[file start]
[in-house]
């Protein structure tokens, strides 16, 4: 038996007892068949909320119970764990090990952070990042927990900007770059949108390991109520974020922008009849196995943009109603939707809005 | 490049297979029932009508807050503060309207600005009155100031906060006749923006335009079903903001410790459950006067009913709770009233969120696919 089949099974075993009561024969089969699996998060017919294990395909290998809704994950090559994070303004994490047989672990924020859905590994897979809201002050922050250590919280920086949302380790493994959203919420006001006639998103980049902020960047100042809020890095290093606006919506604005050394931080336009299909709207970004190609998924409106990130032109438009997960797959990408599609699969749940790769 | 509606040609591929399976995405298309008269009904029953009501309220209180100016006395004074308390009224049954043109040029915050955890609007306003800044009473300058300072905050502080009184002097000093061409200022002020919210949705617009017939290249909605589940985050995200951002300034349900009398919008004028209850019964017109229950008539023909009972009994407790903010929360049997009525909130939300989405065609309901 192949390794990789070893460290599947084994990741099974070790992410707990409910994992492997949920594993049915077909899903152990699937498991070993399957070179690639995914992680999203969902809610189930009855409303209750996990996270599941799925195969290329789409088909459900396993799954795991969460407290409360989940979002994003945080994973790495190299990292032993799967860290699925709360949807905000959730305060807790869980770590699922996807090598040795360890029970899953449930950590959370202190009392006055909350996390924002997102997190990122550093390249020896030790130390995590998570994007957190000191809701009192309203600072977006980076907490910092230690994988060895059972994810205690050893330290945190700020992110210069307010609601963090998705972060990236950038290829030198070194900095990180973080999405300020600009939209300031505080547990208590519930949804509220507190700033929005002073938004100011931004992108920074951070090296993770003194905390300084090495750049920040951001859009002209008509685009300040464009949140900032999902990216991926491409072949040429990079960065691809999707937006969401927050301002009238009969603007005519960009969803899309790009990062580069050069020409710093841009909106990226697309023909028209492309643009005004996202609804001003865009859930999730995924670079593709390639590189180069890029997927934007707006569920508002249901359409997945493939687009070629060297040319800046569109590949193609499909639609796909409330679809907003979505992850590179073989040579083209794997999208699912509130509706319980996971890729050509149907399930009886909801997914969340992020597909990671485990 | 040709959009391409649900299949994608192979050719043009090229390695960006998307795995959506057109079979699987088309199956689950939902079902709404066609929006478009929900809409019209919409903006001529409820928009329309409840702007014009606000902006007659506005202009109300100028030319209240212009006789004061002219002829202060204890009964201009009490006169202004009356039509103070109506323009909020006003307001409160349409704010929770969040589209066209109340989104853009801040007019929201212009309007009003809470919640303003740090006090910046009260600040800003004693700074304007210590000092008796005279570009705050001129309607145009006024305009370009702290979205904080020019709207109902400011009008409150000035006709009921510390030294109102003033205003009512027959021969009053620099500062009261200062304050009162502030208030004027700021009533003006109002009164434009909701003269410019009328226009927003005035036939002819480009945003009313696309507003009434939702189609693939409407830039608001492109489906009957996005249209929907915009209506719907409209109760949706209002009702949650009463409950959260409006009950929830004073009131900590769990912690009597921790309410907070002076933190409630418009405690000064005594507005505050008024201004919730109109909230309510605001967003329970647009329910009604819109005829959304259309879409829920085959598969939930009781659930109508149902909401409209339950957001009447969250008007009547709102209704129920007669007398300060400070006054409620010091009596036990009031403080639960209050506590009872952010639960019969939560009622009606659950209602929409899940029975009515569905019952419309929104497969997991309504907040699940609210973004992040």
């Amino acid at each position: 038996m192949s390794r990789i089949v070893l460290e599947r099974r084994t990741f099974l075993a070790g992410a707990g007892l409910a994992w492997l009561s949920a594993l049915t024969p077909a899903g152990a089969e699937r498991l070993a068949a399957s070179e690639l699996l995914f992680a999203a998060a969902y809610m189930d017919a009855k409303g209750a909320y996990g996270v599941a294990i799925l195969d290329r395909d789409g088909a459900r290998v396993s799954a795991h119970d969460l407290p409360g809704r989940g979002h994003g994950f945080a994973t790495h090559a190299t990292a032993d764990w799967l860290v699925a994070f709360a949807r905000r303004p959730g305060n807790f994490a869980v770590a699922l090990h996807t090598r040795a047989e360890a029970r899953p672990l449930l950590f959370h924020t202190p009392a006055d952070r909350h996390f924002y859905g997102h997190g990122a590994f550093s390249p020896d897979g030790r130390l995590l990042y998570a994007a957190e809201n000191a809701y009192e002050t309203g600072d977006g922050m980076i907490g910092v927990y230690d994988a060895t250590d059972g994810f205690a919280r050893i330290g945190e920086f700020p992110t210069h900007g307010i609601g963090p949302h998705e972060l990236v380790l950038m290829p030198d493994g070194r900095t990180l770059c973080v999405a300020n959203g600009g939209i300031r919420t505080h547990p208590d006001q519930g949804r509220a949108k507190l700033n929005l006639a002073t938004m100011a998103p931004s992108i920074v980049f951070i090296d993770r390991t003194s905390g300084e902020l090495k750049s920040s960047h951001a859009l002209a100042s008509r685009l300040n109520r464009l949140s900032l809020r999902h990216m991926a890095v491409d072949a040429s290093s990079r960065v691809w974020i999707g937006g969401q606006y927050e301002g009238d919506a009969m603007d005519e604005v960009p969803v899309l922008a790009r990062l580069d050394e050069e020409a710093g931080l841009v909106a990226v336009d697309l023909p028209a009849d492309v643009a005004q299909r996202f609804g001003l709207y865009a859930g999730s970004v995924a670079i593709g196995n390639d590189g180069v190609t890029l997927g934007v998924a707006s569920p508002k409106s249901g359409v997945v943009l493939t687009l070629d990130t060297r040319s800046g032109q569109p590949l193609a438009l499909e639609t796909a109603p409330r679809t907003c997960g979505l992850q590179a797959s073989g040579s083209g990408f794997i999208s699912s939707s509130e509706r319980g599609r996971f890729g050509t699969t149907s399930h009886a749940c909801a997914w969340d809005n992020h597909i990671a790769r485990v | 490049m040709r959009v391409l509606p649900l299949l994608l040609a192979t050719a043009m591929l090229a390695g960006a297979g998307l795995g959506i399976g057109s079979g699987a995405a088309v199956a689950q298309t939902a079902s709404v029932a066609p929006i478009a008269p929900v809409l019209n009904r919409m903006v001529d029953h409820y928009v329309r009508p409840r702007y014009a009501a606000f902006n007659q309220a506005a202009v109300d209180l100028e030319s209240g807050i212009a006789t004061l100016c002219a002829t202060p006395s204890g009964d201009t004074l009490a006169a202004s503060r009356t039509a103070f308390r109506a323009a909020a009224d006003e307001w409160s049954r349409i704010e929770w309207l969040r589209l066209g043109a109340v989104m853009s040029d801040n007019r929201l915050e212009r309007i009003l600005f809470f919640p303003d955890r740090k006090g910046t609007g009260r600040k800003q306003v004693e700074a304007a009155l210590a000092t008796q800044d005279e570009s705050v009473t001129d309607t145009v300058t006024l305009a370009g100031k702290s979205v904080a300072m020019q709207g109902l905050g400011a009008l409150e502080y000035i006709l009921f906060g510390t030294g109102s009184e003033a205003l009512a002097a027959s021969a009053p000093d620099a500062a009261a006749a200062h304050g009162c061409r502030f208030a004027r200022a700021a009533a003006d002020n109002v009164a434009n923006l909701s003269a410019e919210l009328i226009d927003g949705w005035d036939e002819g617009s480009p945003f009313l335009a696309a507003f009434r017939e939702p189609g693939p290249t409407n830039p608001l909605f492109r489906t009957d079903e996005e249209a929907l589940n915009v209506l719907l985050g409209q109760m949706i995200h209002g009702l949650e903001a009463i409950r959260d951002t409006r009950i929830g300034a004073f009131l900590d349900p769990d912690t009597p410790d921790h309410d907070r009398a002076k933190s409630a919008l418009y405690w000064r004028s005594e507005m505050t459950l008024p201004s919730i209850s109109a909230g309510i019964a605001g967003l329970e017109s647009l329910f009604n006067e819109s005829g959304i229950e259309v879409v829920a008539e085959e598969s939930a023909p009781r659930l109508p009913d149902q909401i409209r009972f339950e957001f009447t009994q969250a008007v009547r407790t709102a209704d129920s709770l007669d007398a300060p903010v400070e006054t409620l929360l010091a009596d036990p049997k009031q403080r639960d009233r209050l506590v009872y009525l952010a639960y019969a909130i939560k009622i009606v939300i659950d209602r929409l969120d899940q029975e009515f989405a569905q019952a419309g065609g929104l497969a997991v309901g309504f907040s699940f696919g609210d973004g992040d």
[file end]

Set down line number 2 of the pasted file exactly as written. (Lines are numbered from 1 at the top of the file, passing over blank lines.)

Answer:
């Protein structure tokens, strides 16, 4: 038996007892068949909320119970764990090990952070990042927990900007770059949108390991109520974020922008009849196995943009109603939707809005 | 490049297979029932009508807050503060309207600005009155100031906060006749923006335009079903903001410790459950006067009913709770009233969120696919 089949099974075993009561024969089969699996998060017919294990395909290998809704994950090559994070303004994490047989672990924020859905590994897979809201002050922050250590919280920086949302380790493994959203919420006001006639998103980049902020960047100042809020890095290093606006919506604005050394931080336009299909709207970004190609998924409106990130032109438009997960797959990408599609699969749940790769 | 509606040609591929399976995405298309008269009904029953009501309220209180100016006395004074308390009224049954043109040029915050955890609007306003800044009473300058300072905050502080009184002097000093061409200022002020919210949705617009017939290249909605589940985050995200951002300034349900009398919008004028209850019964017109229950008539023909009972009994407790903010929360049997009525909130939300989405065609309901 192949390794990789070893460290599947084994990741099974070790992410707990409910994992492997949920594993049915077909899903152990699937498991070993399957070179690639995914992680999203969902809610189930009855409303209750996990996270599941799925195969290329789409088909459900396993799954795991969460407290409360989940979002994003945080994973790495190299990292032993799967860290699925709360949807905000959730305060807790869980770590699922996807090598040795360890029970899953449930950590959370202190009392006055909350996390924002997102997190990122550093390249020896030790130390995590998570994007957190000191809701009192309203600072977006980076907490910092230690994988060895059972994810205690050893330290945190700020992110210069307010609601963090998705972060990236950038290829030198070194900095990180973080999405300020600009939209300031505080547990208590519930949804509220507190700033929005002073938004100011931004992108920074951070090296993770003194905390300084090495750049920040951001859009002209008509685009300040464009949140900032999902990216991926491409072949040429990079960065691809999707937006969401927050301002009238009969603007005519960009969803899309790009990062580069050069020409710093841009909106990226697309023909028209492309643009005004996202609804001003865009859930999730995924670079593709390639590189180069890029997927934007707006569920508002249901359409997945493939687009070629060297040319800046569109590949193609499909639609796909409330679809907003979505992850590179073989040579083209794997999208699912509130509706319980996971890729050509149907399930009886909801997914969340992020597909990671485990 | 040709959009391409649900299949994608192979050719043009090229390695960006998307795995959506057109079979699987088309199956689950939902079902709404066609929006478009929900809409019209919409903006001529409820928009329309409840702007014009606000902006007659506005202009109300100028030319209240212009006789004061002219002829202060204890009964201009009490006169202004009356039509103070109506323009909020006003307001409160349409704010929770969040589209066209109340989104853009801040007019929201212009309007009003809470919640303003740090006090910046009260600040800003004693700074304007210590000092008796005279570009705050001129309607145009006024305009370009702290979205904080020019709207109902400011009008409150000035006709009921510390030294109102003033205003009512027959021969009053620099500062009261200062304050009162502030208030004027700021009533003006109002009164434009909701003269410019009328226009927003005035036939002819480009945003009313696309507003009434939702189609693939409407830039608001492109489906009957996005249209929907915009209506719907409209109760949706209002009702949650009463409950959260409006009950929830004073009131900590769990912690009597921790309410907070002076933190409630418009405690000064005594507005505050008024201004919730109109909230309510605001967003329970647009329910009604819109005829959304259309879409829920085959598969939930009781659930109508149902909401409209339950957001009447969250008007009547709102209704129920007669007398300060400070006054409620010091009596036990009031403080639960209050506590009872952010639960019969939560009622009606659950209602929409899940029975009515569905019952419309929104497969997991309504907040699940609210973004992040």